Jayasri Burman did her art education at Kala Bhavana, Santiniketan (1977-1979), and the Government College of Art and Craft, Kolkata (1979-1980), followed by a year in Paris where she studied print-making. Despite this formal grounding in art, Burman refuses to be constrained by the conventional codes. She combines her academically trained image-making style with practices of collection and embellishment that have affinities with more modest, domestic forms of art-making. She gains artistic momentum by replenishing herself from such fountainheads of creativity as folklore and the cruelly undervalued women’s arts of India’s villages and small towns. One sees the influence of the rich cultural heritage of Bengal that is predominant in Jayasri Burman’s work. Fables and folk tales from her childhood creep into the narrative, which is full of myth and magic, rituals and festivals.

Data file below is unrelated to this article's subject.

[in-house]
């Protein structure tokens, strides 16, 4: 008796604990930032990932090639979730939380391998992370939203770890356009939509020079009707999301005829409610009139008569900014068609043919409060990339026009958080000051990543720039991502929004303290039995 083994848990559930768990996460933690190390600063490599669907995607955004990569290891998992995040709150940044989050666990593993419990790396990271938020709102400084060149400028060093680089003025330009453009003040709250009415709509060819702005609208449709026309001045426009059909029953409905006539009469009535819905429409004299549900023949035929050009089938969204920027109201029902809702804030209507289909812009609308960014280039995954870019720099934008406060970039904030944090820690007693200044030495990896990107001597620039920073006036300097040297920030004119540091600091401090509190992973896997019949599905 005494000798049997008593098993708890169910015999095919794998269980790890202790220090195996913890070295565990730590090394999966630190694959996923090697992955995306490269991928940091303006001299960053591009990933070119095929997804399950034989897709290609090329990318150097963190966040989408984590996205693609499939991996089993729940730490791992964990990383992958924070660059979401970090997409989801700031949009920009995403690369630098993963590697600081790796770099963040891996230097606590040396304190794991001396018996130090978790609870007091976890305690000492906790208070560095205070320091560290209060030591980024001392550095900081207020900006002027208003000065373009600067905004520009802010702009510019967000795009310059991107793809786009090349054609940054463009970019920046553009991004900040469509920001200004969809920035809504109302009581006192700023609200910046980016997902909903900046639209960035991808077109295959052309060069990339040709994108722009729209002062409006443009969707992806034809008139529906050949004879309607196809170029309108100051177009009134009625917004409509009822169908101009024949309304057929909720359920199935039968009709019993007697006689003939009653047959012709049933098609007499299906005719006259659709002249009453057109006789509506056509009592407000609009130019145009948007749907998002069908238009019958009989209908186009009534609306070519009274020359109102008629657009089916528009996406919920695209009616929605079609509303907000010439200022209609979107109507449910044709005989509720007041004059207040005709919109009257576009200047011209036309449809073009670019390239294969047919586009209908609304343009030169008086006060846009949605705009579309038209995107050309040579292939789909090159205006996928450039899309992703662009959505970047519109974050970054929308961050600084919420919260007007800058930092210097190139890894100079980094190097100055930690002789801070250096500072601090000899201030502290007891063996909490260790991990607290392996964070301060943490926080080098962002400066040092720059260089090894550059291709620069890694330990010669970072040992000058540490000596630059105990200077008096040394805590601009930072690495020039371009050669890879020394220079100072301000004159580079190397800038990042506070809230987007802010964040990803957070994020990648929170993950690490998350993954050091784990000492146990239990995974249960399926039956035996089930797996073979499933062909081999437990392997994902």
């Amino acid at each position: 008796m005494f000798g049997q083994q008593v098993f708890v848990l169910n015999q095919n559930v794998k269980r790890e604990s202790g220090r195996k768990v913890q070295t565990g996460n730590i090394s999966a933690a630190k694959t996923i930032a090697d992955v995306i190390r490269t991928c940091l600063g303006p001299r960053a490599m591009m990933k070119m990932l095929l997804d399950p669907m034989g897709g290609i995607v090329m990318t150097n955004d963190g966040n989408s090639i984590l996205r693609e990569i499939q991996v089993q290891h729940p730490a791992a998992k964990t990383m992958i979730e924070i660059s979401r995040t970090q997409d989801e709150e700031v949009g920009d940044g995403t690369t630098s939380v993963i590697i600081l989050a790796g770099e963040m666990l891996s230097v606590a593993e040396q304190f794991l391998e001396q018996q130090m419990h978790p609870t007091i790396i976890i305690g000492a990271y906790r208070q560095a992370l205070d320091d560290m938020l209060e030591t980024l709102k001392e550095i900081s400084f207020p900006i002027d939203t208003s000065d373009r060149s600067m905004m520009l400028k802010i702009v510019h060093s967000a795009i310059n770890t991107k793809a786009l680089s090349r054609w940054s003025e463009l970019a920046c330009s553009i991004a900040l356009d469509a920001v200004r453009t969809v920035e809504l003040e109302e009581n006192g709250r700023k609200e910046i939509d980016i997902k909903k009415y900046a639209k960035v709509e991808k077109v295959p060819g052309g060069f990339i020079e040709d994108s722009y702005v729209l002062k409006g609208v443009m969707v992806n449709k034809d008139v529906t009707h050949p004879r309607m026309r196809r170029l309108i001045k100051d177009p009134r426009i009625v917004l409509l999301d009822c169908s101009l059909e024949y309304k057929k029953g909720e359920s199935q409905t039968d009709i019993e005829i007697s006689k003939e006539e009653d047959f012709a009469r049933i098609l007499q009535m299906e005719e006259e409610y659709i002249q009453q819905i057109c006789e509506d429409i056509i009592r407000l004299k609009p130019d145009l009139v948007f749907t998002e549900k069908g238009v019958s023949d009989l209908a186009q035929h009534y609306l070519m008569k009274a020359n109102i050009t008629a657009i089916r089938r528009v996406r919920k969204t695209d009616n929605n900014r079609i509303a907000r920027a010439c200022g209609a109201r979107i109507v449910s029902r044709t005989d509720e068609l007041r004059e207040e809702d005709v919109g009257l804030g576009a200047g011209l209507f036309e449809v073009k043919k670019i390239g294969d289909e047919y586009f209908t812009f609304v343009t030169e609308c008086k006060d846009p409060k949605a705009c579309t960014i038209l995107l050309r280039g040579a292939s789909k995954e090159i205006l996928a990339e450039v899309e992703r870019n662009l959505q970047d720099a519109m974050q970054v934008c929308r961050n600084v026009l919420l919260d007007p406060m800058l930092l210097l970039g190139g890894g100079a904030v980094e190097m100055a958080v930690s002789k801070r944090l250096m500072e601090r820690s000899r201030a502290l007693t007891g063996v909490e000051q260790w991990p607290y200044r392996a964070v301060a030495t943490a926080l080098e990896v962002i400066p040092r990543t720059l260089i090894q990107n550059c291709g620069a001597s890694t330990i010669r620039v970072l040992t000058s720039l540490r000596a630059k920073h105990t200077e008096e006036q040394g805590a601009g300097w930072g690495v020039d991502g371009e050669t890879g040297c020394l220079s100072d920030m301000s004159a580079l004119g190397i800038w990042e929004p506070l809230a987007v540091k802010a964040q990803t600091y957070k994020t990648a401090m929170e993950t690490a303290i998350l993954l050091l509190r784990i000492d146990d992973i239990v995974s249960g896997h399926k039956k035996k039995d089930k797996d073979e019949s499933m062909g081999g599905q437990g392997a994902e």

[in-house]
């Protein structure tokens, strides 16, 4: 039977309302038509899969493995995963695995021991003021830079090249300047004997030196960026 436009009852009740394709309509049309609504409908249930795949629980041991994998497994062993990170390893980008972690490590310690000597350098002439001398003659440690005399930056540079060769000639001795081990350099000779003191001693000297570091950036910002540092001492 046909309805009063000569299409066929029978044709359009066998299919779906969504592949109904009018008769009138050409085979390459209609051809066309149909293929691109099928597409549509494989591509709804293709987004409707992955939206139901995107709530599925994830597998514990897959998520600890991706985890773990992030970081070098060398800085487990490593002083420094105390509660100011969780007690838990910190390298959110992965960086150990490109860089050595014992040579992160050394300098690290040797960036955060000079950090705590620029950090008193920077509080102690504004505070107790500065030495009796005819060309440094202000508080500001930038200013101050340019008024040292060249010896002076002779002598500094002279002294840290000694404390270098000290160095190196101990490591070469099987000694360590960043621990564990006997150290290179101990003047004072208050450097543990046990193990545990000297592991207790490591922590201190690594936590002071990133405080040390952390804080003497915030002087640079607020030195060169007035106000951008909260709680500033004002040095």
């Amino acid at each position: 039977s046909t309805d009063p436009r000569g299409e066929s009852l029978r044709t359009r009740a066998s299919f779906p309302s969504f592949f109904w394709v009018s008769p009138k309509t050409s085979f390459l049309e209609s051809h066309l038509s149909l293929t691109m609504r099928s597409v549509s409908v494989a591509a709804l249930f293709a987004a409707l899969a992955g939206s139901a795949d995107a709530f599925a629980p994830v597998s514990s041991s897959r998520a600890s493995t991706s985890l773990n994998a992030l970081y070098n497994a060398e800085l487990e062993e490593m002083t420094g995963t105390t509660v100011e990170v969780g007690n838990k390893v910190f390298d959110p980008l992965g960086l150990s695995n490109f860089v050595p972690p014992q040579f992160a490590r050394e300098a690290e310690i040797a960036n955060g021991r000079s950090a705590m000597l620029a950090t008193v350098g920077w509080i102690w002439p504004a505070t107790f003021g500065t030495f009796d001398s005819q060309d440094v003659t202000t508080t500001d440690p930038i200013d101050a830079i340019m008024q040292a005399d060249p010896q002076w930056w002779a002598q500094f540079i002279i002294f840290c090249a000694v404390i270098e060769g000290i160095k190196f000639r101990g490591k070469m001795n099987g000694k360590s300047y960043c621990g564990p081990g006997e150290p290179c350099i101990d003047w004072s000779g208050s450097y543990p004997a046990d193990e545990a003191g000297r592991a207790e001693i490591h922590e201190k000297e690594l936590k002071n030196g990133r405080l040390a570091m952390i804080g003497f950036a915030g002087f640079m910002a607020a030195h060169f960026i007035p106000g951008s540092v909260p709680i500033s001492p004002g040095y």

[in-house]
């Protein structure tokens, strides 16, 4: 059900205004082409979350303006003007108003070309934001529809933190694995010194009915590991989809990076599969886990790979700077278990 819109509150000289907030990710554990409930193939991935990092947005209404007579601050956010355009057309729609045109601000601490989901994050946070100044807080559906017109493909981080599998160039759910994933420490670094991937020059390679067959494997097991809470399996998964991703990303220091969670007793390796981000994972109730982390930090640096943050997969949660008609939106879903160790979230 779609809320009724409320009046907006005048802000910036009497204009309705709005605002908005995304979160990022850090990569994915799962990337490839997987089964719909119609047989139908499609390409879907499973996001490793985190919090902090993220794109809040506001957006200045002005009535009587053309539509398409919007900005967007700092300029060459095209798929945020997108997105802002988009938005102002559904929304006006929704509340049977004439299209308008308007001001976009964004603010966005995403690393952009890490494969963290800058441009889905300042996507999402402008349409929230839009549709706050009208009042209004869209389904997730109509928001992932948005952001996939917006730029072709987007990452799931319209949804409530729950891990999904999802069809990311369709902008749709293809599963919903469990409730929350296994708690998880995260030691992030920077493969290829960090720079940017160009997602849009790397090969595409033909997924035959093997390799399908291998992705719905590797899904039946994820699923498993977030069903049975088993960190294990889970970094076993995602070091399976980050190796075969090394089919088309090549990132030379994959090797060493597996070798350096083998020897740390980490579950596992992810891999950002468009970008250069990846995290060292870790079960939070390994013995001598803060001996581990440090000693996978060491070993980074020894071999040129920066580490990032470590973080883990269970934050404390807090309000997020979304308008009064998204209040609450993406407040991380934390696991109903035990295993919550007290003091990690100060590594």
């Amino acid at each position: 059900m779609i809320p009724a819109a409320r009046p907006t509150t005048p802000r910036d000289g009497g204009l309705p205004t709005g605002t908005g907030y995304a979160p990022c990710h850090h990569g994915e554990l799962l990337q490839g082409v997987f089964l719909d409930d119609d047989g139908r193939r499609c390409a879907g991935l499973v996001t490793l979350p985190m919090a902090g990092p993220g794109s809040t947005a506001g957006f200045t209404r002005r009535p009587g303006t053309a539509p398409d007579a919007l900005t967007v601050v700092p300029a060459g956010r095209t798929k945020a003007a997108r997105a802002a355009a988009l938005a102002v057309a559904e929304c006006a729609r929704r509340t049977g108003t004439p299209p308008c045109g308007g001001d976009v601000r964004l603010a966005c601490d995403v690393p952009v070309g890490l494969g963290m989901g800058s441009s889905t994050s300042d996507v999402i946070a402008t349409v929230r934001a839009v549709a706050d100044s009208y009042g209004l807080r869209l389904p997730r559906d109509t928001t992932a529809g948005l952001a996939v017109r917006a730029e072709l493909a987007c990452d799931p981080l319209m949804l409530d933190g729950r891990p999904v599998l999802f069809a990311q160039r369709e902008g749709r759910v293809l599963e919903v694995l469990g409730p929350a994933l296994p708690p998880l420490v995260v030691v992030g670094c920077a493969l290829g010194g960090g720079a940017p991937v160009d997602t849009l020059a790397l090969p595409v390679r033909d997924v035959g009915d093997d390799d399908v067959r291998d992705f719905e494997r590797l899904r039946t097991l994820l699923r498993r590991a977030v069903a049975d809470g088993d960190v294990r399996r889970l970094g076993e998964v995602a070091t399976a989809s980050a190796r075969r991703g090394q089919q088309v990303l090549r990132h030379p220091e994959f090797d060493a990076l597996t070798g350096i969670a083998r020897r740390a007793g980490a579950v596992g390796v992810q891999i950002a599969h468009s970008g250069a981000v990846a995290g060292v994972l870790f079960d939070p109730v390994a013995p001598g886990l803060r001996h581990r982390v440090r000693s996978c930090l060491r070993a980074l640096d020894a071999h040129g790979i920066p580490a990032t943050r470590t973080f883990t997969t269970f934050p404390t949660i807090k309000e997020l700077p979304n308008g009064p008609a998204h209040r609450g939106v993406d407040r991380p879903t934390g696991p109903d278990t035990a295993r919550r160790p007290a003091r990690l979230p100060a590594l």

Jayasri Burman has evolved, over a period of time, an iconography that is saturated in the aura of Nature’s nurturing, sustaining, maternal capacities. She invests these capacities in the archetypal figure of the Great Mother, manifested as the Devi, the guardian of waters both still and flowing, attended by animals symbolically associated with fertility and plenitude. Her paintings have an altar-like quality, and depict Nature as divinity. The imagery in her work has a dream-like and lyrical quality with a unique sensitivity which, although inspired by the Indian folk element, retains a quality of refreshing candor and reflective honesty, that is as original as it is endearing. She manages very successfully to weave the aesthetically engaging design element of the folk idiom into the intricate patterns of her canvas, without losing the natural charm and naiveté of her work, which is uniquely her own. She has had several solo shows, including Dhārā, 2023; Lila, 2014; Fables and Folklore, 2010; Sacred Feminine, 2006 and with Art Musings. She has participated in landmark exhibitions all over the world. Group Exhibitions include Visages, 2023; If on a Winter’s Night a Traveller, 2019; The 20th, 2019; The Confluence Monsoon Show, 2018; India Art Fair; 2013, ‘12, ‘11, ’09; X @Jehangir, 2008. Her works can be found in prominent museum and private collections including the National Gallery of Modern Art, New Delhi, and the Lalit Kala Akademi, New Delhi. The artist lives and works in New Delhi.